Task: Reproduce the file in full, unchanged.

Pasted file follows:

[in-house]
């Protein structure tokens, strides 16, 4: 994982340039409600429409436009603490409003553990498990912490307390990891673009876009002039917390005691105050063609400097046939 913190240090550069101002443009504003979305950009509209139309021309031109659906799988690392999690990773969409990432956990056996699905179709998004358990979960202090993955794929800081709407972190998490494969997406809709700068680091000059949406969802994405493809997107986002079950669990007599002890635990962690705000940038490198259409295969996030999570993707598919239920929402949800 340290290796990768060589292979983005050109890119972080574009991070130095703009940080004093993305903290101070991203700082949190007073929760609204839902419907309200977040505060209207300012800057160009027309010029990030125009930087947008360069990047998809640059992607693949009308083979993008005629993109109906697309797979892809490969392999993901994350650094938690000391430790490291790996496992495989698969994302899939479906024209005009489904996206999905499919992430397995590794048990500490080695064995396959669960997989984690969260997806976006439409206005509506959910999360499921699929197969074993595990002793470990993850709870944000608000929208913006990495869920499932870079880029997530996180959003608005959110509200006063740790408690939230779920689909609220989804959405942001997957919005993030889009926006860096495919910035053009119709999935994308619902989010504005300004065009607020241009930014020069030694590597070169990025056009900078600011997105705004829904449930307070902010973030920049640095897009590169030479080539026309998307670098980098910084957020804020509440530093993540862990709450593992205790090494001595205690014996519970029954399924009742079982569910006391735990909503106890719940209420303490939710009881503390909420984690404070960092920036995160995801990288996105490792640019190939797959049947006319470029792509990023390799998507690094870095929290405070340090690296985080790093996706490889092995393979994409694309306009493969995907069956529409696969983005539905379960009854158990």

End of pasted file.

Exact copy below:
[in-house]
């Protein structure tokens, strides 16, 4: 994982340039409600429409436009603490409003553990498990912490307390990891673009876009002039917390005691105050063609400097046939 913190240090550069101002443009504003979305950009509209139309021309031109659906799988690392999690990773969409990432956990056996699905179709998004358990979960202090993955794929800081709407972190998490494969997406809709700068680091000059949406969802994405493809997107986002079950669990007599002890635990962690705000940038490198259409295969996030999570993707598919239920929402949800 340290290796990768060589292979983005050109890119972080574009991070130095703009940080004093993305903290101070991203700082949190007073929760609204839902419907309200977040505060209207300012800057160009027309010029990030125009930087947008360069990047998809640059992607693949009308083979993008005629993109109906697309797979892809490969392999993901994350650094938690000391430790490291790996496992495989698969994302899939479906024209005009489904996206999905499919992430397995590794048990500490080695064995396959669960997989984690969260997806976006439409206005509506959910999360499921699929197969074993595990002793470990993850709870944000608000929208913006990495869920499932870079880029997530996180959003608005959110509200006063740790408690939230779920689909609220989804959405942001997957919005993030889009926006860096495919910035053009119709999935994308619902989010504005300004065009607020241009930014020069030694590597070169990025056009900078600011997105705004829904449930307070902010973030920049640095897009590169030479080539026309998307670098980098910084957020804020509440530093993540862990709450593992205790090494001595205690014996519970029954399924009742079982569910006391735990909503106890719940209420303490939710009881503390909420984690404070960092920036995160995801990288996105490792640019190939797959049947006319470029792509990023390799998507690094870095929290405070340090690296985080790093996706490889092995393979994409694309306009493969995907069956529409696969983005539905379960009854158990």